Volumetric and linear changes at dental implants following grafting with volume-stable three-dimensional collagen matrices or autogenous connective tissue grafts: 6-month data
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The objective of this study was to test whether or not soft tissue augmentation with a volume-stable collagen matrix (VCMX) leads to similar volume gain around dental implants compared to autogenous subepithelial connective tissue graft (SCTG).
Materials and methods
In 12 adult beagle dogs, immediate implants were placed with simultaneous guided bone regeneration. After 25–45 weeks, soft tissue augmentation was randomly performed using VCMX, SCTG, or a sham-operated control. Impressions were taken pre-op and post-op (tissue augmentation) and again at sacrifice after healing periods of 4, 8, and 24 weeks. They were then digitized to allow for superimposition. Values of linear and volumetric changes were calculated.
The median increase (pre-op to post-op) in buccal volume measured 0.92 mm for VCMX, 1.47 mm for SCTG, and 0.24 mm for SH. The values (pre-op to sacrifice) were − 0.25 mm for VCMX, 0.52 mm for SCTG, and − 0.06 mm for group SH. The median ridge width 2 mm below the crest measured − 0.26 mm for VCMX, 0.53 mm for SCTG, and − 0.15 mm for SH (pre-op to sacrifice).
Volume augmentation using VCMX and SCTG resulted in an increase in ridge dimension (pre- to post-op). During the follow-up, the volume decreased in all three groups to a level close to the situation prior to surgery.
Soft tissue volume augmentation around dental implants is usually performed using the patient’s own tissue. This therapy is associated with an increased morbidity due to a second surgical site. Soft tissue volume at implant sites can be augmented using VCMX and SCTG. The gain on top of the ridge appears not to be stable during the follow-up in both groups.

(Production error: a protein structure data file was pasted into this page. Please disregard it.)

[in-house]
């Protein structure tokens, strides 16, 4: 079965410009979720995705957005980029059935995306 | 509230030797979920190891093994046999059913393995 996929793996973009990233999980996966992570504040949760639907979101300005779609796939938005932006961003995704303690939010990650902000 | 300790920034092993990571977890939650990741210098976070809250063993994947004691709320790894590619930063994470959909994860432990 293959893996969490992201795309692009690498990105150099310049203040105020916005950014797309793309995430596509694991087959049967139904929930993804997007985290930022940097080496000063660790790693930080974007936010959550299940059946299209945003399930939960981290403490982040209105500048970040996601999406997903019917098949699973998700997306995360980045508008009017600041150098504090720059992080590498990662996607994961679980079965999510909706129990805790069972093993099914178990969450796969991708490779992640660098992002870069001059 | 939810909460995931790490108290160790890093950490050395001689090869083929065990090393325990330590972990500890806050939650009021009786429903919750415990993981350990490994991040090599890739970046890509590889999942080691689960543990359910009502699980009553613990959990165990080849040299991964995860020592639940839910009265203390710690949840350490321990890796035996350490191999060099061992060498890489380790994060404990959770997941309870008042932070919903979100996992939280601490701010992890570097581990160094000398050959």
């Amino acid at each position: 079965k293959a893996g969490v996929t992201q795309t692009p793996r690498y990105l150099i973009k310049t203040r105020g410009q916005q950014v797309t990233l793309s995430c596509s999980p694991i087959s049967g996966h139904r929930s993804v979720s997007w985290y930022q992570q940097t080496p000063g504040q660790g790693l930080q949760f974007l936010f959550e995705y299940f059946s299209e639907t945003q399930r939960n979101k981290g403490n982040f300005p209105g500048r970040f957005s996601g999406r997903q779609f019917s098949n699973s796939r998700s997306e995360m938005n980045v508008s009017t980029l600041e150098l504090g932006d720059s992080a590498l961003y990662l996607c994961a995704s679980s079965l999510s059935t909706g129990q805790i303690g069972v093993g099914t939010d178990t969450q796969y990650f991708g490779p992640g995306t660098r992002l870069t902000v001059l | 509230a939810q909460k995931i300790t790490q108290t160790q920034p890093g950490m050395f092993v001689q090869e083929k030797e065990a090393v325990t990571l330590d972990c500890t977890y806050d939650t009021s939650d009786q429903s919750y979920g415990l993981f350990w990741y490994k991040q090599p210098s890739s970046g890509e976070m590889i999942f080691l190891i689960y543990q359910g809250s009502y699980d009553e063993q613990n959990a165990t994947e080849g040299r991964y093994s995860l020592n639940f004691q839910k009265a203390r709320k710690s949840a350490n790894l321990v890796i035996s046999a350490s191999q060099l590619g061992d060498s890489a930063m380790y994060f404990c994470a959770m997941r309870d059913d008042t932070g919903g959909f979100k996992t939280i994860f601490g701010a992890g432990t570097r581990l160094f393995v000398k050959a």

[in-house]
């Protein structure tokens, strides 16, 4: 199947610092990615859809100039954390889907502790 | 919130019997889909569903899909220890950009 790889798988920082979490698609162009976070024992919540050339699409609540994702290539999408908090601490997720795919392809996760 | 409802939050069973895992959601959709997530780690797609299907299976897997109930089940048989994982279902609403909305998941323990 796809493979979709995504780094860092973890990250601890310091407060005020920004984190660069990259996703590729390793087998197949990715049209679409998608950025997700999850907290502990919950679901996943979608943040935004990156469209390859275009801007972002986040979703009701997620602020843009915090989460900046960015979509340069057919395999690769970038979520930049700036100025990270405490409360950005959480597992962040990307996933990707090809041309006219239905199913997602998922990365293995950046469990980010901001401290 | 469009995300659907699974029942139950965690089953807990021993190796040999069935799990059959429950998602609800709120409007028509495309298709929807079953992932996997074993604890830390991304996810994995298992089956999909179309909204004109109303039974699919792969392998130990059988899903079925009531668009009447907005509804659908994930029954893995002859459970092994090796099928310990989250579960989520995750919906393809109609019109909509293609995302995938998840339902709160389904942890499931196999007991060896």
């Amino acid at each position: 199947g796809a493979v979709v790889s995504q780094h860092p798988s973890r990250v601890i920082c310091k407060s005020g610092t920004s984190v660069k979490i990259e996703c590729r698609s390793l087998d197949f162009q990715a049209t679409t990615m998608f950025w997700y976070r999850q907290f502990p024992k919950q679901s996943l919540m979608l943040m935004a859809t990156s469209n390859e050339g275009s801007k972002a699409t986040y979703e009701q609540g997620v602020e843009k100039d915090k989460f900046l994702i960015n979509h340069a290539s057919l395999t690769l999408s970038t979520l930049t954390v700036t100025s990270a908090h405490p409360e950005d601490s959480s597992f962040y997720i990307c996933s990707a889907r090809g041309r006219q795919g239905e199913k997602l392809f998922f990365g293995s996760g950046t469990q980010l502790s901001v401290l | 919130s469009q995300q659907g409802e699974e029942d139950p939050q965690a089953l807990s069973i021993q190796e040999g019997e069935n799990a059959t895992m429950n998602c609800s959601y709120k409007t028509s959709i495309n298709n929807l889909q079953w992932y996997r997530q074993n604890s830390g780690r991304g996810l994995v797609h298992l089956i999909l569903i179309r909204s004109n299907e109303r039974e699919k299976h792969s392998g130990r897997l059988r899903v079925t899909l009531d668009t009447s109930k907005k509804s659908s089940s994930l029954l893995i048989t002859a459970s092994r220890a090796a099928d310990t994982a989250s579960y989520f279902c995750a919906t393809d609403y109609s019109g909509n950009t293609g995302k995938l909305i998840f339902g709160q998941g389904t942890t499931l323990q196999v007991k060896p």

KeywordsCollagen matrix Soft tissue Soft tissue augmentation Grafting Dental implants
The authors would like to express thanks to the team of Biomatech Namsa, Lyon, France, for excellent support in animal care and housing. The support and expertise of Sibylle Huber, Geistlich Pharma AG, Wolhusen, Switzerland, is highly acknowledged. The help of Gisela Müller, study monitor at the Clinic for Fixed and Removable Prosthodontics and Dental Material Science, University of Zurich, is highly appreciated.
The study was supported by a research grant of Geistlich Pharma AG, Wolhusen, Switzerland.
Compliance with ethical standards
Conflict of interest
The authors declare that they have no conflict of interest.
All applicable international, national, and/or institutional guidelines for the care and use of animals were followed.
For this type of study, formal consent is not required.
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